For the study, the scientists screened the same set of tissue samples that were used for their first genome draft - 11 each of breast and colorectal cancers, removed from patients after surgery. Then, they evaluated all mutated genes in a second group of 24 samples from each cancer, and a subset of the most promising mutations were studied in a further 96 colorectal cancers. They compared the genetic sequence of these tumors with that of normal tissue samples from the same patients using computer software that matches up gene codes in cancer and normal cells.
Within each cell, chemicals called nucleotides pair up to form the rungs of a DNA ladder that carry genetic instructions guiding everything from cell-to-cell contact to eye color. Changes in the nucleotide arrangement can create errors in the proteins made from the DNA. Buildup of damaged proteins can turn a normal cell into a cancerous one.
Laura Wood, a postdoctoral fellow at Hopkins' Kimmel Cancer Center says that these results can help to direct the global race to map additional cancer genomes. For other cancers, she says scientists should expect to find a similar genetic landscape - "few mountains surrounded by many hills."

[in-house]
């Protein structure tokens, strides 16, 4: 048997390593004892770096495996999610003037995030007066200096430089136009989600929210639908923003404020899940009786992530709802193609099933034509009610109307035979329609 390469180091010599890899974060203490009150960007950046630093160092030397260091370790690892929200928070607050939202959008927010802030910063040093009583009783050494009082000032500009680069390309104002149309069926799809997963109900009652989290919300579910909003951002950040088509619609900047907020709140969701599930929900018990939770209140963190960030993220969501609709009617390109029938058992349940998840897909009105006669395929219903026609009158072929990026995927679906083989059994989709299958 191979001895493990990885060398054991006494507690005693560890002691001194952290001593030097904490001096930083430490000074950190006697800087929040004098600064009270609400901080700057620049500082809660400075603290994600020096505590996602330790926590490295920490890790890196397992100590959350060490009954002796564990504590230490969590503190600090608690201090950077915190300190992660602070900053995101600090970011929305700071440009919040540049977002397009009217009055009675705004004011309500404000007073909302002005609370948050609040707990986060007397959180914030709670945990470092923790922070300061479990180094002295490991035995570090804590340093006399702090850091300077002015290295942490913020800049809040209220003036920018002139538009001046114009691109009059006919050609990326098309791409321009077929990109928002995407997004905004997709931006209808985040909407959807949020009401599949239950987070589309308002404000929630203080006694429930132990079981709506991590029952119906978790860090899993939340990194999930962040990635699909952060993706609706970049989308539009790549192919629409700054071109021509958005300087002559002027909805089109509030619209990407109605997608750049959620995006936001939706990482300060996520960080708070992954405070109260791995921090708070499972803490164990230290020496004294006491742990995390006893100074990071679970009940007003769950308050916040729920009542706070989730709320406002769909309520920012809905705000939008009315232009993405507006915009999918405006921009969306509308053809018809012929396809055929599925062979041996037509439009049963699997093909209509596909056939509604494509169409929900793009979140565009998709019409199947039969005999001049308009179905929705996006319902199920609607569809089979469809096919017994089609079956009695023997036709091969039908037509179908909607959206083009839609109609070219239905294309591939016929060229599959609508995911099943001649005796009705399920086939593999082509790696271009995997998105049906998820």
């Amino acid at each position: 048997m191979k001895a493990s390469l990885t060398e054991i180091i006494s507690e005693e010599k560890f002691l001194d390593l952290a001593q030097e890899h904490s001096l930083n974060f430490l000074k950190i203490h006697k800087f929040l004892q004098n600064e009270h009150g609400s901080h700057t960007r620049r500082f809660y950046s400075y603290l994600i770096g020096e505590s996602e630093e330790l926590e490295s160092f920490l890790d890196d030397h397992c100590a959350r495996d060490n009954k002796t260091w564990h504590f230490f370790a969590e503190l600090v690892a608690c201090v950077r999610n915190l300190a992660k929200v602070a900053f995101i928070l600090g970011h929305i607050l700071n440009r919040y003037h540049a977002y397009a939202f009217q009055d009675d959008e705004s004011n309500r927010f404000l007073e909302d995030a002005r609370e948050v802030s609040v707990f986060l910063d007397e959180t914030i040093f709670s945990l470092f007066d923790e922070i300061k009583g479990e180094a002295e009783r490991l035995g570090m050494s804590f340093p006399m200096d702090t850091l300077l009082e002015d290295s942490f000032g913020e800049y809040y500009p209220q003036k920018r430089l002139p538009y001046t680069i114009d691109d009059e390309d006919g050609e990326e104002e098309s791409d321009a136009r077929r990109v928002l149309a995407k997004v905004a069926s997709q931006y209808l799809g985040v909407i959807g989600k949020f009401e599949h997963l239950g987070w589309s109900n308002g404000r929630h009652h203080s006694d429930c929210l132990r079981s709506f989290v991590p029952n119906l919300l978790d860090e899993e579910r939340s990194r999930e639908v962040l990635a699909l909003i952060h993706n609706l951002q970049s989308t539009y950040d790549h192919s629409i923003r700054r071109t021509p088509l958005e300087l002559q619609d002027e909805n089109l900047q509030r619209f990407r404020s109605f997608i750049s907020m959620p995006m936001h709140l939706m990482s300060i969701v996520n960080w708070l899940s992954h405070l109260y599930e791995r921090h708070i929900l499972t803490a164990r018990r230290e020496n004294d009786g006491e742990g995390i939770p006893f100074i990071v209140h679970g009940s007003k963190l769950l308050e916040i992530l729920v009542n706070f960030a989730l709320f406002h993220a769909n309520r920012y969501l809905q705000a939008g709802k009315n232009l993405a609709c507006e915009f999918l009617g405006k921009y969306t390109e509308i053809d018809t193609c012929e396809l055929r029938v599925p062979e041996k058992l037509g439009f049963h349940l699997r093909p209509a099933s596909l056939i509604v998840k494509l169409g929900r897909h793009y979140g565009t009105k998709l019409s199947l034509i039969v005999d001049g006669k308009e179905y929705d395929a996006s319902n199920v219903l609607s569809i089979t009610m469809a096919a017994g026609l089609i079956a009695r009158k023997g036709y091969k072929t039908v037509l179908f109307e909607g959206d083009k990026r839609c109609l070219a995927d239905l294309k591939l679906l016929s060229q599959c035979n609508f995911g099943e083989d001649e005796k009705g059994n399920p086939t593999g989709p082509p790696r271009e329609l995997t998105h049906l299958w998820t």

Funding for this study was provided by The Virginia and D.K. Ludwig Fund for Cancer Research, the Department of Defense, Pew Charitable Trusts, The Palmetto Health Foundation, The Maryland Cigarette Restitution Fund, the State of Ohio Biomedical Research and Technology Transfer Commission, the Clayton Fund, the Blaustein Foundation, the National Colorectal Cancer Research Alliance, the Strang Cancer Prevention Center, the Division of Cancer Prevention of the National Cancer Institute, the Avon Foundation, the Flight Attendant Medical Research Institute, the V Foundation for Cancer Research, and the Summer Running Fund.
Additional research participants include D. William Parsons, Sian Jones, Jimmy Lin, Tobias Sjoblom, Rebecca Leary, Dong Shen, Simina M. Boca, Thomas Barber, Janine Ptak, Natalie Silliman, Steve Szabo, Saraswati Sukumar, Ben Ho Park, Nickolas Papadopoulos, and Giovanni Parmigiani from Johns Hopkins; Zoltan Dezso, Vadim Ustyanksky, Tatiana Nikolskaha, and Yuri Nicolsky from GeneGo Inc. and the Vavilov Institute of General Genetics, Moscow, Russia; Rachel Karchin and Paul Wilson from the Department of Biomedical Engineering at The Johns Hopkins University; Joshua S. Kaminker and Zemin Zhang from Genentech; Randal Croshaw and Phillip Buckhaults from the University of South Carolina; Joseph Willis and Dawn Dawson and Sanford Markowitz from Case Western Reserve University; Michail Shipitsin and Kornelia Polyak from the Dana Farber Cancer Institute, James K.V. Willson from the University of Texas Southwestern Medical Center; Charit L. Pathiyagoda, P.V. Krishna Pant, and Dennis G. Ballinger from Perlegen Sciences; Andrew B. Sparks from Complete Genomics Inc.; James Hartigan, Douglas R. Smith, and Erick Suh from Agencourt Bioscience Corporation.